True. Hence the strange "click" in the beginning of the song on that always irritates me. Not as bad as cutting the Sad Eyes portion from Backstreets on the 75/85 Album, but still irritating IMO.

That being said, LOHAD is one of the songs that got me hooked about 20 years ago. Too bad I have this hangup.

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In the breakdown where he introduces the band (10th Ave?), he's beseeching Patti during her roll call and uses the expression "a vacation from masturbation" which is removed.

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3 hours ago, TheBoss said:

My impression is that it is a bunch of old people that has come there to sit back and be entertained.

Isn't that sorta allowed once you have paid for your ticket?

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5 hours ago, rahmensee said:

Hi there!

After years of lurking, I thought I should come out and say hi to GL. That said, I'd like to hear about your opinion on Live in NYC. 

It seems to be common knowledge that this album was, well, more or less a compilation of bits and pieces from the stand at MSG in 2000 (which, according to some, makes this album a butcher's work). For example, LOHAD was cut in a pretty bad way. What's your take on the editing of this album? Hit me up with your best (or worst) examples! :)

Welcome!

I tend to agree with your points here.  I too dislike the butchering.  On the DVD, adding up the feature film and the "bonus" clips, the running time was probably close to that of an entire show anyway, so why didn't they just release that?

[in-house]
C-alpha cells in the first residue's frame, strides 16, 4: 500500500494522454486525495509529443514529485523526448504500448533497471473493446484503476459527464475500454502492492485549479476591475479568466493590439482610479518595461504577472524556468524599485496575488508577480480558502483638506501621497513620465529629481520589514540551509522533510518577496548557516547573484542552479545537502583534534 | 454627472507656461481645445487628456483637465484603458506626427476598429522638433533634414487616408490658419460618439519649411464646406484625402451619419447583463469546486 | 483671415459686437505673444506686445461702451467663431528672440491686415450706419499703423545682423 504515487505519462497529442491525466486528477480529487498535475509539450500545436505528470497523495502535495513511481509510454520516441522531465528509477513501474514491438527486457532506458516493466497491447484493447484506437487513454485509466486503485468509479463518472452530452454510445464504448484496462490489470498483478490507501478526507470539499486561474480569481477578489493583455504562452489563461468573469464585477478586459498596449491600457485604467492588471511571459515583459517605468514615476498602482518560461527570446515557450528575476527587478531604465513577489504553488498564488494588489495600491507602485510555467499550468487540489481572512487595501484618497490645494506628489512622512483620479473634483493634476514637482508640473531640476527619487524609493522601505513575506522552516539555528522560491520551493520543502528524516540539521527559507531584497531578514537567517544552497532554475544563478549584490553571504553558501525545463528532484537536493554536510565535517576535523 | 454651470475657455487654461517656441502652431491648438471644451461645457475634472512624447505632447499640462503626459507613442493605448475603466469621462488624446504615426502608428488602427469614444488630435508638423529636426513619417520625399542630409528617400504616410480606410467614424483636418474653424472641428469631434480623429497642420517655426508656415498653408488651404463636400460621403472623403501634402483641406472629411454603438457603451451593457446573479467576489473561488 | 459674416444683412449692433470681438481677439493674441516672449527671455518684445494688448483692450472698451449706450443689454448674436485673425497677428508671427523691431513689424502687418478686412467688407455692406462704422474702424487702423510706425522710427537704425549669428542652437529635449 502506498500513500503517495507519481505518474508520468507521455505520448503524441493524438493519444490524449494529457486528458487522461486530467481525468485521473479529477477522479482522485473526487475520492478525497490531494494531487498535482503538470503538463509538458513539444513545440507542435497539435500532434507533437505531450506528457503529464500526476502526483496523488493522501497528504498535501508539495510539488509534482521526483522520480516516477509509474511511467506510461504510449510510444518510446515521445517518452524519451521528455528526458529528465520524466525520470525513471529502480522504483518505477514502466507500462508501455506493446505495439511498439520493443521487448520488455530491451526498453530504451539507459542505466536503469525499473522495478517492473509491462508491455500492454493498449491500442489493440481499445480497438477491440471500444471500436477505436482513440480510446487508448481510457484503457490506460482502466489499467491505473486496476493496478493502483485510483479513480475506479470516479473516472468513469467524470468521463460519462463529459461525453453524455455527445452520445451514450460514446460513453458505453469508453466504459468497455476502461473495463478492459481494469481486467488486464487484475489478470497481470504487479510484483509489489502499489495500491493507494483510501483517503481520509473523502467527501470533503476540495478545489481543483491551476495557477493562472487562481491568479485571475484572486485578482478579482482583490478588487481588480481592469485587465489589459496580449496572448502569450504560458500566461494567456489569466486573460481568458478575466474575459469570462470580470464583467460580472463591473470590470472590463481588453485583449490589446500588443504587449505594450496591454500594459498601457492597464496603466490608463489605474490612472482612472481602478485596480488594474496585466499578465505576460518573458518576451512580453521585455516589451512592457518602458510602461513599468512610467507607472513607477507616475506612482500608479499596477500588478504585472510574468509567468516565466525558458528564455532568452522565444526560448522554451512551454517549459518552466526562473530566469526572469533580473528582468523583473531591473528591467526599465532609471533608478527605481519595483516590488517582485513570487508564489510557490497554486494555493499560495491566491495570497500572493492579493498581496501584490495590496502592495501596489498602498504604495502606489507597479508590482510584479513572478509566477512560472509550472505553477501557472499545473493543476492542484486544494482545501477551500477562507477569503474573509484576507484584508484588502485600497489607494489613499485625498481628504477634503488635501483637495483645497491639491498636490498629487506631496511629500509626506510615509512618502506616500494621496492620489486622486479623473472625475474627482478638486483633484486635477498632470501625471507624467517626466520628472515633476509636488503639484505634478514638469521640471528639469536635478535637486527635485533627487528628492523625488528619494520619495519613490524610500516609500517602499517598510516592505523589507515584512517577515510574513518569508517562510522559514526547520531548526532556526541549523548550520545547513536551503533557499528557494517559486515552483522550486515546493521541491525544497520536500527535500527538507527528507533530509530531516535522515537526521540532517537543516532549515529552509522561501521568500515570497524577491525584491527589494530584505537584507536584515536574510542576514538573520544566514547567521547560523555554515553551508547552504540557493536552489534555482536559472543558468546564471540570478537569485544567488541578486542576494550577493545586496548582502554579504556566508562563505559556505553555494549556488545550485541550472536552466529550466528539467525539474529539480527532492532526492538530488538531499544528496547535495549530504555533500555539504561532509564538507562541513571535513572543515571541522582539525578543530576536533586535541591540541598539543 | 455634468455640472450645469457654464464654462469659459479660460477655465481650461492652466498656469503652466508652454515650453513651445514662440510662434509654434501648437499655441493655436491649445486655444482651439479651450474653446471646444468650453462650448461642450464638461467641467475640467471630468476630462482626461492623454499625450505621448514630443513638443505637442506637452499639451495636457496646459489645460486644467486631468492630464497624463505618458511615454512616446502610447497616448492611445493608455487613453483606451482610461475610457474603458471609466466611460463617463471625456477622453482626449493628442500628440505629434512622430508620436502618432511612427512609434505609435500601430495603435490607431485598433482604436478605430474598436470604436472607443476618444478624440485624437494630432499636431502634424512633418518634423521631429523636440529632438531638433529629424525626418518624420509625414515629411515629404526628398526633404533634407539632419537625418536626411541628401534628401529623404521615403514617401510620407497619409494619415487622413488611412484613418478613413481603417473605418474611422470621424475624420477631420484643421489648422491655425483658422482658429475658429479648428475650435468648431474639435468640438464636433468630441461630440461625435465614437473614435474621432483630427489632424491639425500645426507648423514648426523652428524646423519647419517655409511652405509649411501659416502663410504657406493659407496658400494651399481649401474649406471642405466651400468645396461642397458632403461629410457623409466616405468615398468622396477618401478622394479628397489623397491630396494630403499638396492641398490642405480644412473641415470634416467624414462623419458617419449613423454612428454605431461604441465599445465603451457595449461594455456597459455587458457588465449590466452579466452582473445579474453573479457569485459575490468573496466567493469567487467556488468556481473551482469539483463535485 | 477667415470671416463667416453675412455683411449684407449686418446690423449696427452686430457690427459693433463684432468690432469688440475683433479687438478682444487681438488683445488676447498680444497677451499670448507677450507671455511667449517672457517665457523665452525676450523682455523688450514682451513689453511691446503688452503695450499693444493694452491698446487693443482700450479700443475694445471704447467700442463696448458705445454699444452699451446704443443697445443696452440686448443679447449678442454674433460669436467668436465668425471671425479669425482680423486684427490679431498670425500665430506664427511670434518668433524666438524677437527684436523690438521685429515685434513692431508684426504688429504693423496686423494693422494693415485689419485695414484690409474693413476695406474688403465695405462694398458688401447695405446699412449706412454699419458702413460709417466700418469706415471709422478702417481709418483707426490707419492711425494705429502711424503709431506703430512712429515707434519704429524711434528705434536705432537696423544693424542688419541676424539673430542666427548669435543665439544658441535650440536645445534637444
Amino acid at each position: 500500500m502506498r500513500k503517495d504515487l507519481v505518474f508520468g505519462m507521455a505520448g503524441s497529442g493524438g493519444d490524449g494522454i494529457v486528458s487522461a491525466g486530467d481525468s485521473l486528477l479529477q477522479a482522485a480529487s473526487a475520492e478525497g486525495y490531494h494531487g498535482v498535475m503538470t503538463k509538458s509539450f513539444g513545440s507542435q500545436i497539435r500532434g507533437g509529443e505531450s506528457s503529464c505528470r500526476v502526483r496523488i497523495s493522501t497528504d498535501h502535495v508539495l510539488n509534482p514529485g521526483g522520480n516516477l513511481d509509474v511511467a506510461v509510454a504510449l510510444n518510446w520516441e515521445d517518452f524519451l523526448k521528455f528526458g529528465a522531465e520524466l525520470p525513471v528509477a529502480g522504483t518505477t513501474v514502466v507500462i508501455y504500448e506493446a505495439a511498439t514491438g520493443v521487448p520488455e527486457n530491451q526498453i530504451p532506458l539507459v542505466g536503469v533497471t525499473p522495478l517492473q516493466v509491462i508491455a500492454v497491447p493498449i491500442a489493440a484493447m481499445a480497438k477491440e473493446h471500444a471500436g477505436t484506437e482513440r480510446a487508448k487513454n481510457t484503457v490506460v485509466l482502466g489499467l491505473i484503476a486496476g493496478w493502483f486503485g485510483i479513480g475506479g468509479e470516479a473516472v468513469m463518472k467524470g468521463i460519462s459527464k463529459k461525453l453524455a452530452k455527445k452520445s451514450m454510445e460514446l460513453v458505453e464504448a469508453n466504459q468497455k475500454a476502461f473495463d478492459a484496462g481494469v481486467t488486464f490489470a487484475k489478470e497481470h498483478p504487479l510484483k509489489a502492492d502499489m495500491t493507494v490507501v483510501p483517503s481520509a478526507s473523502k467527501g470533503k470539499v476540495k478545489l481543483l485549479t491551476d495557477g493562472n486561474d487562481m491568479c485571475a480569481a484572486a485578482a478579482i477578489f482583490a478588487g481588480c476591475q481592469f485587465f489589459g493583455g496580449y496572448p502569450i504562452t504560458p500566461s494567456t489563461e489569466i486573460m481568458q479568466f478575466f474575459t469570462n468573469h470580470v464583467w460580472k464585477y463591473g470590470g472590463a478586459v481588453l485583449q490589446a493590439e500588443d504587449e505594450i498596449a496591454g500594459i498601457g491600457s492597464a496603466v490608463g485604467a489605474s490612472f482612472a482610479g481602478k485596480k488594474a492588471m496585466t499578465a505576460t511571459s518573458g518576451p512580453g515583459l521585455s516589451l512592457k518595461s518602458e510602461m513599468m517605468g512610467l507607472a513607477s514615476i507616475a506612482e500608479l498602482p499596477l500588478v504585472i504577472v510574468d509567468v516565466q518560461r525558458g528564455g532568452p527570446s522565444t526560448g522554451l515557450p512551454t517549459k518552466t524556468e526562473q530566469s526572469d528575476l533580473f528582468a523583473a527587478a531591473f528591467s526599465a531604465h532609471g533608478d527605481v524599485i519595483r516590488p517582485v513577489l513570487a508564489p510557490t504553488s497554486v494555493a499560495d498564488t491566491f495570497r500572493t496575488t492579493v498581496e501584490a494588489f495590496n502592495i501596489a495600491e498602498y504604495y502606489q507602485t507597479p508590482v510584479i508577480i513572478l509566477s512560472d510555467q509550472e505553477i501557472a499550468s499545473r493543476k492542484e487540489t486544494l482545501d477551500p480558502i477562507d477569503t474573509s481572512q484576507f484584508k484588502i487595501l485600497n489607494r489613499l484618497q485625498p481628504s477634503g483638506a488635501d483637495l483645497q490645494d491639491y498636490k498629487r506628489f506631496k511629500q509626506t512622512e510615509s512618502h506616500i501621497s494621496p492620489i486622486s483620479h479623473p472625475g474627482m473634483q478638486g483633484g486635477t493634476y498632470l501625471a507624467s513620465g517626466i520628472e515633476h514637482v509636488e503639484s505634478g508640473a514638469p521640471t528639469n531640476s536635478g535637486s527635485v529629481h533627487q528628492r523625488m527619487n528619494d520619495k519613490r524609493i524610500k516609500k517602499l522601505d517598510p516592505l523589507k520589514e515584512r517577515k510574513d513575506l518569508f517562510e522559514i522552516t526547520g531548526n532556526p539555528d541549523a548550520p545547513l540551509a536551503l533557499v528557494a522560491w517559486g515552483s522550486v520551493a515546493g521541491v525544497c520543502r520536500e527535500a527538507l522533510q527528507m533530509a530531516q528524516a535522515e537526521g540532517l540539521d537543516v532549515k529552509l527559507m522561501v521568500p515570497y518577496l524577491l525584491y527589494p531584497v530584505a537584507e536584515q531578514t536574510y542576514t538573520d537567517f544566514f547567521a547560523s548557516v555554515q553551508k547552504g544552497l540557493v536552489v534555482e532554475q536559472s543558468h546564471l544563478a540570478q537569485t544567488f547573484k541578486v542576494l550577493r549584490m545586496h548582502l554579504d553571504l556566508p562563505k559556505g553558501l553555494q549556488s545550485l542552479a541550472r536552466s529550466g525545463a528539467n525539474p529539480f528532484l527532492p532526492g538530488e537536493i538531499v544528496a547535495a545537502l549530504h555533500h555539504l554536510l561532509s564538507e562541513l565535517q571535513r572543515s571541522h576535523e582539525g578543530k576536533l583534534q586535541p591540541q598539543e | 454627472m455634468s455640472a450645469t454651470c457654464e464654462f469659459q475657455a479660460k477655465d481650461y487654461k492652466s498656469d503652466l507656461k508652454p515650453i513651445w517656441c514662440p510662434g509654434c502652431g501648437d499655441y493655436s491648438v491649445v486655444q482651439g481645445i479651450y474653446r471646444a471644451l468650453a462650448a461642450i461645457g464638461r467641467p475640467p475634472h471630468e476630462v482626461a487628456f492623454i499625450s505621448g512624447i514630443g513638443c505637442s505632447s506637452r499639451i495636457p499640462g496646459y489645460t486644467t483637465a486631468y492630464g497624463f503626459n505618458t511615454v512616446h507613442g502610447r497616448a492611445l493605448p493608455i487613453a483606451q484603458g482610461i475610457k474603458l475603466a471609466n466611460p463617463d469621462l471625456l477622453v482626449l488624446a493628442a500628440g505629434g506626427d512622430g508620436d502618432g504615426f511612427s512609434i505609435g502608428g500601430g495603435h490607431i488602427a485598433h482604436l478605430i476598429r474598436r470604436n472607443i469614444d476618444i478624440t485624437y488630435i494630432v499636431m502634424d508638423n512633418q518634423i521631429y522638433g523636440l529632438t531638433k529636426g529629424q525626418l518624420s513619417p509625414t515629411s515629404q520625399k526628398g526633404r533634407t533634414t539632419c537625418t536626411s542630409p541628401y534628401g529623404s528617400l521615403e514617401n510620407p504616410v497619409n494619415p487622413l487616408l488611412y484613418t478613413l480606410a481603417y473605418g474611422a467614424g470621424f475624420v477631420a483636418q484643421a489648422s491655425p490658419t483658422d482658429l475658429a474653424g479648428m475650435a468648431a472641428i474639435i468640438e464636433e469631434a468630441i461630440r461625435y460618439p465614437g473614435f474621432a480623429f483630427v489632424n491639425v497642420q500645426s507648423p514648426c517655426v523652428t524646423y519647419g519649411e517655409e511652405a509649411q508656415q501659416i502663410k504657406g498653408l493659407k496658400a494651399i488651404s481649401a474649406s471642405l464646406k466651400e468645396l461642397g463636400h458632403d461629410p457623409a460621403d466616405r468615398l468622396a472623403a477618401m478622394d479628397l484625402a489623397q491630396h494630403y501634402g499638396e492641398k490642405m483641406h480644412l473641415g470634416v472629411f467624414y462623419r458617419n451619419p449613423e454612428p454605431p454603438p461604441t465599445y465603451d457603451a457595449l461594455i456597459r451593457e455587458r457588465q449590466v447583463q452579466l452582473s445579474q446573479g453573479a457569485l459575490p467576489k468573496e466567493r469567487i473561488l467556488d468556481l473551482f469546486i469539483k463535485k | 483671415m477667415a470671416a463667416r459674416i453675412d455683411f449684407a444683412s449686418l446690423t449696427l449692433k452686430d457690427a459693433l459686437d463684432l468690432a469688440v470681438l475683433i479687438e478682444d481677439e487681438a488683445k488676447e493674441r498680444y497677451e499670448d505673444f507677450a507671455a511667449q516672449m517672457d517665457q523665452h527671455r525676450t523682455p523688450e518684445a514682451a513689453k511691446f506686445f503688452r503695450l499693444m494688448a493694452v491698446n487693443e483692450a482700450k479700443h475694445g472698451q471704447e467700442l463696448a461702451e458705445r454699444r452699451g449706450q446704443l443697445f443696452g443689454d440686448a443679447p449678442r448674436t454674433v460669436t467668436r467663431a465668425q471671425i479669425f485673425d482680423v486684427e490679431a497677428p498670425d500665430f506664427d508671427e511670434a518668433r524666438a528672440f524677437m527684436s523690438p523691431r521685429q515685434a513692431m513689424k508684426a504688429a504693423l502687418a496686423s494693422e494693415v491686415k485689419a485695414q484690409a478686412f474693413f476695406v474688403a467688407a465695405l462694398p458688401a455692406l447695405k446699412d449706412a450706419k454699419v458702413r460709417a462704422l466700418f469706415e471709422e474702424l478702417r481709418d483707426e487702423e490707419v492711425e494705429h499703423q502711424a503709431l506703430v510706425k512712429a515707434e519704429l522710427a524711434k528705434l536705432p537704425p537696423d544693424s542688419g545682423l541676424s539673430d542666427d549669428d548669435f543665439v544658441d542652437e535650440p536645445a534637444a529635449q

On the other hand, the LINYC CD was still a worthy effort to release a live Springsteen album on a major label (assuming you don't count Nugs as a major label which I don't).  It still has the best officially released "Jungleland" performance of the current era (my opinion).  And also the only place where you can find an official release of a live "Don't Look Back" performance of the current era, if I'm not mistaken.

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2 hours ago, rahmensee said:

 Not as bad as cutting the Sad Eyes portion from Backstreets on the 75/85 Album, but still irritating IMO.

 

For me that is the kindest cut. If they didn't do it I would, and have.

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Thanks you lot. That was a really interesting thread. There are some clever people here ( Possible song link to Ian Dury )

I never knew most of this story....I will
have to listen to it carefully.

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Not much to complain about the LINYC DVD, but the Barcelona DVD... :blink: It has around half million angle changes that makes no sense, like watching ADHD slideshow.

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8 hours ago, badlands78 said:

Isn't that sorta allowed once you have paid for your ticket?

If you have that kind of questions, ask them before you buy your ticket.

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1 hour ago, TheBoss said: